A primary concern for most bloggers is gaining new followers, since this is often how we track the growth of our online presence. There are all sorts of techniques out there for accomplishing this… some of which are good and some of which are not.
As a Christian writer and especially as a minister, I’m extremely sensitive to the need to exercise caution while building my online readership. Just like any other blogger, I very much want to gain new followers. However, I also want to follow the Scriptural command to “abstain from all appearance of evil” (I Thessalonians 5:22), and would hate for my ministry to be harmed in any way based on the fact that I was following someone who displayed inappropriate behavior online or promoted unbiblical ideas.
So how should we as Christian writers approach this situation? Here are a few principles to keep in mind:
Beware of Automated Services
Automated services exist for Twitter and other social media outlets that bring in huge numbers of followers per day with little to no effort on your part. This sounds fantastic at first, but the problem with this is that you have absolutely no control over what sort of accounts you’re following. Not only does this have the potential to clutter your newsfeed with unwanted material, but it could potentially harm your testimony as well.
Give People the Benefit of the Doubt
The flip side of the coin are the many ministers and professors of theology I know who simply decide not to follow anyone online, period. While I understand the desire to protect one’s good name, to me this feels a bit like burying our head in the sand. Perhaps someone with national name recognition can get away with it, but for an everyday writer such as myself following other sites is necessary in order to help my message to be heard. Sure, I’ll end up rubbing shoulders online with people who may not agree with all of my religious views – but why is this a bad thing? Jesus didn’t pray that we’d be kept safe and separated from the world, but that we would dwell in the world without being of the world (John 17:14-15), and commanded us to let our light shine before men (Matthew 5:14-16).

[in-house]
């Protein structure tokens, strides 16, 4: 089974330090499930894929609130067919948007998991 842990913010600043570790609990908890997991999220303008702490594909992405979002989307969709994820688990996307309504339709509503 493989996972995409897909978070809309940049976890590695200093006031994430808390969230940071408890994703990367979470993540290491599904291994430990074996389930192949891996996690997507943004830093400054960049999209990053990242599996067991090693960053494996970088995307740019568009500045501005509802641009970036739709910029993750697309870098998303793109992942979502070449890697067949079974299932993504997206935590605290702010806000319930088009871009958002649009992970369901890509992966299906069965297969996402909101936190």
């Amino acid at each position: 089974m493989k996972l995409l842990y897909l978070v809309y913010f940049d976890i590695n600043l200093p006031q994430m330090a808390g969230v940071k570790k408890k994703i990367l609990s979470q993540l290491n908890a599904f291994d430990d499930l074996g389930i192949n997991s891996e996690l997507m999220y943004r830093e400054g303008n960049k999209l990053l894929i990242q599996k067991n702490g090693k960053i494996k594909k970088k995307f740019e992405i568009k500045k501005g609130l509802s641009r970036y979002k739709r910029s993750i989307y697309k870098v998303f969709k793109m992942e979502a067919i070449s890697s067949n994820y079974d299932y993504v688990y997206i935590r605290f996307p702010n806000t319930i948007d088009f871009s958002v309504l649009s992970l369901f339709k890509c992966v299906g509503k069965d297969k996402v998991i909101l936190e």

Personally, I’m willing to give people the benefit of the doubt. Even if they don’t hold to every one of my Christian views, I’m willing to follow them if they publish material that is helpful or interesting.
Remember…You Don’t Have to Put Up with Trash
I really hate having to hit the “Unfollow” button and burn a bridge with an online personality, but sometimes it really is necessary. Scripture makes it crystal clear in Proverbs 4:23-25 that we are to guard our hearts and eyes from evil things, and I’m just not going to subject myself to posts that include distasteful photos, curse words, or ideas that are obviously meant to fly in the face of Scripture. Does this mean that I’ve lost followers? Yes… unfortunately, this has happened quite a bit. But as Proverbs 22:1 reminds us, “a good name is rather to be chosen than great riches.” And today I feel that we could take this to mean that a good name is rather to be chosen than great numbers of online followers.
Seeking God’s Approval Alone
At the end of the day, gaining new followers is nice but it cannot be the driving force of my motivation. Not only will this lead to frustration and impatience, but it feeds into the spiritual downfall of seeking the approval of other men. Proverbs 29:25 warns us that “the fear of man is a snare,” and Paul gave us a wonderful example in Galatians 1:10 when he wrote, “Obviously, I’m not trying to win the approval of people, but of God. If pleasing people were my goal, I would not be Christ’s servant.”
Fellow writers, let us find our satisfaction and approval in God alone, and approach the task of building our readership without tarnishing our integrity.